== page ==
Unit 8 Vocabulary Flashcards Preview

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Flashcards in Unit 8 Vocabulary Deck (64):
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The process by which our sensory receptors and nervous system receive and represent stimulus energies from our environment

Sensation

1

The process of organizing and interpreting sensory information, enabling us to recognize meaningful objects and events

Perception

2

Analysis that begins with the sensory receptors and works up to the brains integration of sensory information

Bottom up processing

3

Information processing guided by higher level mental processes as when we construct perceptions drawing on our own experience and expectations

Top down processing

4

The focusing of conscious awareness on a particular stimulus

Selective attention

5

Failing to see visible objects when our attention is directed elsewhere

Inattentional blindness

6

Failing to notice changes in the environment

Change blindness

7

Conversion of one form of energy into another in sensation, transforming of stimulus energies such as sites sounds and smells into Nero impulses our brains can interpret

Transduction

8

The study of relationships between the physical characteristics of stimuli such as their intensity and our psychological experience of them

Psychophysics

9

The minimum stimulation needed to detect a particular stimulus 50% of the time

Absolute threshold

10

The theory predicting how and when we detect the presence of a faint stimulus (signal) amid background stimulation(noise); assumes there is no single absolute threshold and that detection depends partly on a person's experience expectations motivation and alertness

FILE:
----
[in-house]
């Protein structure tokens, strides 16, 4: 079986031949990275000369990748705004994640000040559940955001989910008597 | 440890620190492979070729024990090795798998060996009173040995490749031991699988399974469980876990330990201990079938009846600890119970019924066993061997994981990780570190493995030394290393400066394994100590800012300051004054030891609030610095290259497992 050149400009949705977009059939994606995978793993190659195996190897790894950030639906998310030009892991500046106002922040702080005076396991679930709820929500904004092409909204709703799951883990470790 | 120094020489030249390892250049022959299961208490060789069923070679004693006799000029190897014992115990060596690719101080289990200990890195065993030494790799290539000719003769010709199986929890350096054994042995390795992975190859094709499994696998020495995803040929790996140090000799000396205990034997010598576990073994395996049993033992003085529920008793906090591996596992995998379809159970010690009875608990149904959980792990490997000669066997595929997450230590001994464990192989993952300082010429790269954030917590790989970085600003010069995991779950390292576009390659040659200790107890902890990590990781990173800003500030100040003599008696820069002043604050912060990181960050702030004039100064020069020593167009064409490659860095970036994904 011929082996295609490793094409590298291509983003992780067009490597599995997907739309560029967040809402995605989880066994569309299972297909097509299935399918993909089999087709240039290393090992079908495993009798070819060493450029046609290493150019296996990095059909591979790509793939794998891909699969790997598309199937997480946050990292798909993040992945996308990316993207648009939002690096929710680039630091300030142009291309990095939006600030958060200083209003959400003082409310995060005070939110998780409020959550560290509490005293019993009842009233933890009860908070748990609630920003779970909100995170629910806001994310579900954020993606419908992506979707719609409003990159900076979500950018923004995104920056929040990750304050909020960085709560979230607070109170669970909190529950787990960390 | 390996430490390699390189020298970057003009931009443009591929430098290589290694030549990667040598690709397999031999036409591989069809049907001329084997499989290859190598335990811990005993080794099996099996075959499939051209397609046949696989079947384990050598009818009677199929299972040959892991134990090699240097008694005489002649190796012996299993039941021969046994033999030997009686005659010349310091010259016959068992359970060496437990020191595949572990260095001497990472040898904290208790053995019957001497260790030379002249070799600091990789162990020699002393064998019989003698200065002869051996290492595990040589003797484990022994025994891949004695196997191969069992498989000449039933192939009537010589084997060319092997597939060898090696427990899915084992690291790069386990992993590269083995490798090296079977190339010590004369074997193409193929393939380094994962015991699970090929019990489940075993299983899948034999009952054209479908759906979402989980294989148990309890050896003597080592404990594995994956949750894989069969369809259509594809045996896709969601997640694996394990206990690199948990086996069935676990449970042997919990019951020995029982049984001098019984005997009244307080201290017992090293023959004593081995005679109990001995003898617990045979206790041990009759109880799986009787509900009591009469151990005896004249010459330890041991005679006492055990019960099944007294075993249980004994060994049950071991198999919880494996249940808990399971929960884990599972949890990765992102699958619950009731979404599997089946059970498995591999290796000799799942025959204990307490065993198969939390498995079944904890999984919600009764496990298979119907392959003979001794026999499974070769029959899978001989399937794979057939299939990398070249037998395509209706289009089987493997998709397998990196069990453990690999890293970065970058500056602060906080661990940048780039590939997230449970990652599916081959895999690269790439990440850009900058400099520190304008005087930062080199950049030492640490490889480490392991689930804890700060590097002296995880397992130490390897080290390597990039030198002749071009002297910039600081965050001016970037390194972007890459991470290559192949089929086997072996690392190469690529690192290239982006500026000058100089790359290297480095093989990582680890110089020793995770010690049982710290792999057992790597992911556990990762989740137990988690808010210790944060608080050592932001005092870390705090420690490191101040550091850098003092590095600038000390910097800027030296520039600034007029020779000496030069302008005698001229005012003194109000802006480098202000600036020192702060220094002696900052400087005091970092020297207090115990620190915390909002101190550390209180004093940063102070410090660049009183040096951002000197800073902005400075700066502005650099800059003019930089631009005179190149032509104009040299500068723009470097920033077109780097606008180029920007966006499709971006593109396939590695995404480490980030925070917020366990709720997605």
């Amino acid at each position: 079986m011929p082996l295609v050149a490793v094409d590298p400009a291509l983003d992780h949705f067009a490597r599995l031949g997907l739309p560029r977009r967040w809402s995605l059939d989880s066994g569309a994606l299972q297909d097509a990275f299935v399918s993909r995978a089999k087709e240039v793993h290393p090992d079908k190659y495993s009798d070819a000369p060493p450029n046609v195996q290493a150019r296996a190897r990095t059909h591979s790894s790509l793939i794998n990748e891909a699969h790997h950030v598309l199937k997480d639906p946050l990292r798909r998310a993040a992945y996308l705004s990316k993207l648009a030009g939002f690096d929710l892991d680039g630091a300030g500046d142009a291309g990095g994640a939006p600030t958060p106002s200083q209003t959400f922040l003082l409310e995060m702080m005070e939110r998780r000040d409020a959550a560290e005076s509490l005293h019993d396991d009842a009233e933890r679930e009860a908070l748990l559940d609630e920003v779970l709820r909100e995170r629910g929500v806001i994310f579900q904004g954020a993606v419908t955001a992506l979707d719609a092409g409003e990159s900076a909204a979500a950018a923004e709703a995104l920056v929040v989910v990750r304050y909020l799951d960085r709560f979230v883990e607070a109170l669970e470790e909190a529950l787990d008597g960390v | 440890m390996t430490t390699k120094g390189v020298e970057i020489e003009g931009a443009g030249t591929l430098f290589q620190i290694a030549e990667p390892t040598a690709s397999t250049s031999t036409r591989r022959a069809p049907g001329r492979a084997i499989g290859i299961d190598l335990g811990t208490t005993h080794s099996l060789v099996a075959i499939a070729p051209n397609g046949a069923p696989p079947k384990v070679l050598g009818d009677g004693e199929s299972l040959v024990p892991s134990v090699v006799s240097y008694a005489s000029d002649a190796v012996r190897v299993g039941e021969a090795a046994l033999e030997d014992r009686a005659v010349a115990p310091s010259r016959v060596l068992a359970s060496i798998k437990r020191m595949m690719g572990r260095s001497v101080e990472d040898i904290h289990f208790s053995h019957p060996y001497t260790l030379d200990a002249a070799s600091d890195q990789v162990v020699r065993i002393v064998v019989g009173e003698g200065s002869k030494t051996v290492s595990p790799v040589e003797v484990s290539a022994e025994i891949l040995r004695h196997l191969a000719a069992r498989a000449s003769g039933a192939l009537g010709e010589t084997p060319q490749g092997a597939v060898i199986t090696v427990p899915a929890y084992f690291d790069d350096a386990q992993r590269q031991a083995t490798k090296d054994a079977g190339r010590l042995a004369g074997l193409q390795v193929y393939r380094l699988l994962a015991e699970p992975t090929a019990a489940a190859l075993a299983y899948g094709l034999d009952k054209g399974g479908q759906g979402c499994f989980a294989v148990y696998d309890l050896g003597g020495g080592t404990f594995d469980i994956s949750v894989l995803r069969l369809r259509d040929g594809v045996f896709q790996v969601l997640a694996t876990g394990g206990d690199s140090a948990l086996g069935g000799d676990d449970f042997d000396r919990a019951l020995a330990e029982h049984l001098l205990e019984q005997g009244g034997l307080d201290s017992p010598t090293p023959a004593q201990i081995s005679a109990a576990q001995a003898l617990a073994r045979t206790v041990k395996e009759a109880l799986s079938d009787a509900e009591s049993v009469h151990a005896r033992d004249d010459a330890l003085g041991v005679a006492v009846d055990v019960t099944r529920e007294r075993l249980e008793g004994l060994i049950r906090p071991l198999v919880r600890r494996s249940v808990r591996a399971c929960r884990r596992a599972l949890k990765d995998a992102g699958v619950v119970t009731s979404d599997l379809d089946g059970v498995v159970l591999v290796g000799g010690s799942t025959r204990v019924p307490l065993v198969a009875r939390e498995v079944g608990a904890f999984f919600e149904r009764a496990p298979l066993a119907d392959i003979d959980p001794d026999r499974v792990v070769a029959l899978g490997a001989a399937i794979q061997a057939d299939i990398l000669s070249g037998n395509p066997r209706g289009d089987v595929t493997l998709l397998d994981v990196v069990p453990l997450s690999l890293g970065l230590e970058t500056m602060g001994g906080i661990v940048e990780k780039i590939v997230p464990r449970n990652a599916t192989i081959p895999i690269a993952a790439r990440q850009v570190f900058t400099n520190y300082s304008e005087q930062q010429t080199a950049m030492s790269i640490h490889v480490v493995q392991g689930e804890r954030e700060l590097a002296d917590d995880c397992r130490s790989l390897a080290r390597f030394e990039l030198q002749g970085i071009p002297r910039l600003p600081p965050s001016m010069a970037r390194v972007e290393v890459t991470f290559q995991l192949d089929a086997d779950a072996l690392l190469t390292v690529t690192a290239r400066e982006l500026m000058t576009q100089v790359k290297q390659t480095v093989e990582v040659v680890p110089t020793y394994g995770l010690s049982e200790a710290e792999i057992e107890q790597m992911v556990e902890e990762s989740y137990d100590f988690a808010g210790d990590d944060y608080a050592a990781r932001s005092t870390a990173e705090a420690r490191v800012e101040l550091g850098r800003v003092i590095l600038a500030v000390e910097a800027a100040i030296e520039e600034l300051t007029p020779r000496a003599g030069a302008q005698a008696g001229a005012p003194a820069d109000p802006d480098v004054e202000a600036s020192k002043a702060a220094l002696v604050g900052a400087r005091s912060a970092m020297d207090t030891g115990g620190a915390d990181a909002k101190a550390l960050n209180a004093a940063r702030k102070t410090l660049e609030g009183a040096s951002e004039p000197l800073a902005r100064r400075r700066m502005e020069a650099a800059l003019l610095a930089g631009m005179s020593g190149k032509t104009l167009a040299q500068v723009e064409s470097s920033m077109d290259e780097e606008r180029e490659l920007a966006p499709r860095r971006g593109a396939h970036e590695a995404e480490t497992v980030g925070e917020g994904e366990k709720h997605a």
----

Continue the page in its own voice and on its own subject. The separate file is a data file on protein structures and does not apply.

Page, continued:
Signal detection theory

11

Below one's absolute threshold for conscious awareness

Subliminal

12

The activation often unconsciously of certain associations, thus predisposing one's perception, memory, or response

Priming

13

The minimum difference between two stimuli required for detection 50% of the time; we experience this as a just noticeable difference

Difference threshold

14

The principle that, to be perceived as different, two stimuli must differ by a constant minimum percentage rather then a constant amount

Weber's law

15

Diminished sensitivity as a consequence of constant stimulation

Sensory adaptation

16

A mental predisposition to perceive one thing and not another

Perceptual set

17

The controversial claim that perception can occur apart from sensory input; includes telepathy,clairvoyance and precognition

Extrasensory perception (ESP)

18

The study of paranormal phenomena including ESP and psychokinesis

Parapsychology

19

The distance from the peak of one light or soundwave to the peak of the next electromagnetic wavelengths very from the short blips of cosmic rays to the long pulses of radio transmission

Wavelength

20

The dimension of color that is determined by the wavelength of light; what we know as the color names blue green and so forth.

Hue

21

The amount of energy in a light or soundwave which we perceive as brightness or loudness as determined by the wave's amplitude

Intensity

22

The adjustable opening in the center of the eye through which light enters

Pupil

23

A ring of muscle tissue that forms the colored portion of the eye around the pupil and controls the size of the pupil opening

Iris

24

The transparent structure behind the pupil that changes shape to help focus images on the retina

Lens

25

The light-sensitive inner surface of the ally containing the receptor rods and cones and plus layers of neurons that begin the processing of visual information

Retina

26

In sensation and perception the process by which the eyes lens changes shape to focus near or far objects of the retina and developmental psychology at getting our current understandings to incorporate new information

Accommodation

27

Retina receptors that detect black white and gray; necessary for peripheral and twilight vision When cones do not respond

Rods

28

Retinal receptor cells that are concentrated near the center of the retina and that function in daylight or in well lit conditions these detect fine detail to give rise to color sensations

Cones

29

The nerve that carries neural impulses from the eye to the brain

Optic nerve

30

The point at which the optic nerve leaves the eye creating a blind spot because no receptor cells are located there

Blind spot

31

The central focal point in the retina around which the eyes cones cluster

Fovea

32